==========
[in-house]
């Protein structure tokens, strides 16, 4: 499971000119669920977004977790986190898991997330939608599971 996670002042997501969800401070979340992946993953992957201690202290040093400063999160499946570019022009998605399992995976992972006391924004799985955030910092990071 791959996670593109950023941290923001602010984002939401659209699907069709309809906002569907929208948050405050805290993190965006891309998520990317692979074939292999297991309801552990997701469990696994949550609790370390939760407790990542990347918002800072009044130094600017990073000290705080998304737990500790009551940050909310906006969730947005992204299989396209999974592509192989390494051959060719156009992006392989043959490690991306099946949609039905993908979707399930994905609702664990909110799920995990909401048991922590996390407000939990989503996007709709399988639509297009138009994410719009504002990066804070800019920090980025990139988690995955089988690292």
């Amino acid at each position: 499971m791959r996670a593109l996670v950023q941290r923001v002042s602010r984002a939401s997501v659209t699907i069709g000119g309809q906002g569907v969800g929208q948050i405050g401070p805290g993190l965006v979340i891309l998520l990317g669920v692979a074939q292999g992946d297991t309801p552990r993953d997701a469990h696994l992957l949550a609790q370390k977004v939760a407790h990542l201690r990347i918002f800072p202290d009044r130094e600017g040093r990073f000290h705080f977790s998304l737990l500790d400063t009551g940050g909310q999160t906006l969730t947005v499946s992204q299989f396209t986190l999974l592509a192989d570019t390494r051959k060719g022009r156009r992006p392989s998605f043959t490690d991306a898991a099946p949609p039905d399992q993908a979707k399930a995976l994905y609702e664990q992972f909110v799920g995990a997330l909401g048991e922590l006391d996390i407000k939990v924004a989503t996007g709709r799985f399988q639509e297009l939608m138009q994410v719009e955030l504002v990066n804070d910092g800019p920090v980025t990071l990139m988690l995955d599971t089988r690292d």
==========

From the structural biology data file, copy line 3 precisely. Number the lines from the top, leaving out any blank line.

């Amino acid at each position: 499971m791959r996670a593109l996670v950023q941290r923001v002042s602010r984002a939401s997501v659209t699907i069709g000119g309809q906002g569907v969800g929208q948050i405050g401070p805290g993190l965006v979340i891309l998520l990317g669920v692979a074939q292999g992946d297991t309801p552990r993953d997701a469990h696994l992957l949550a609790q370390k977004v939760a407790h990542l201690r990347i918002f800072p202290d009044r130094e600017g040093r990073f000290h705080f977790s998304l737990l500790d400063t009551g940050g909310q999160t906006l969730t947005v499946s992204q299989f396209t986190l999974l592509a192989d570019t390494r051959k060719g022009r156009r992006p392989s998605f043959t490690d991306a898991a099946p949609p039905d399992q993908a979707k399930a995976l994905y609702e664990q992972f909110v799920g995990a997330l909401g048991e922590l006391d996390i407000k939990v924004a989503t996007g709709r799985f399988q639509e297009l939608m138009q994410v719009e955030l504002v990066n804070d910092g800019p920090v980025t990071l990139m988690l995955d599971t089988r690292d």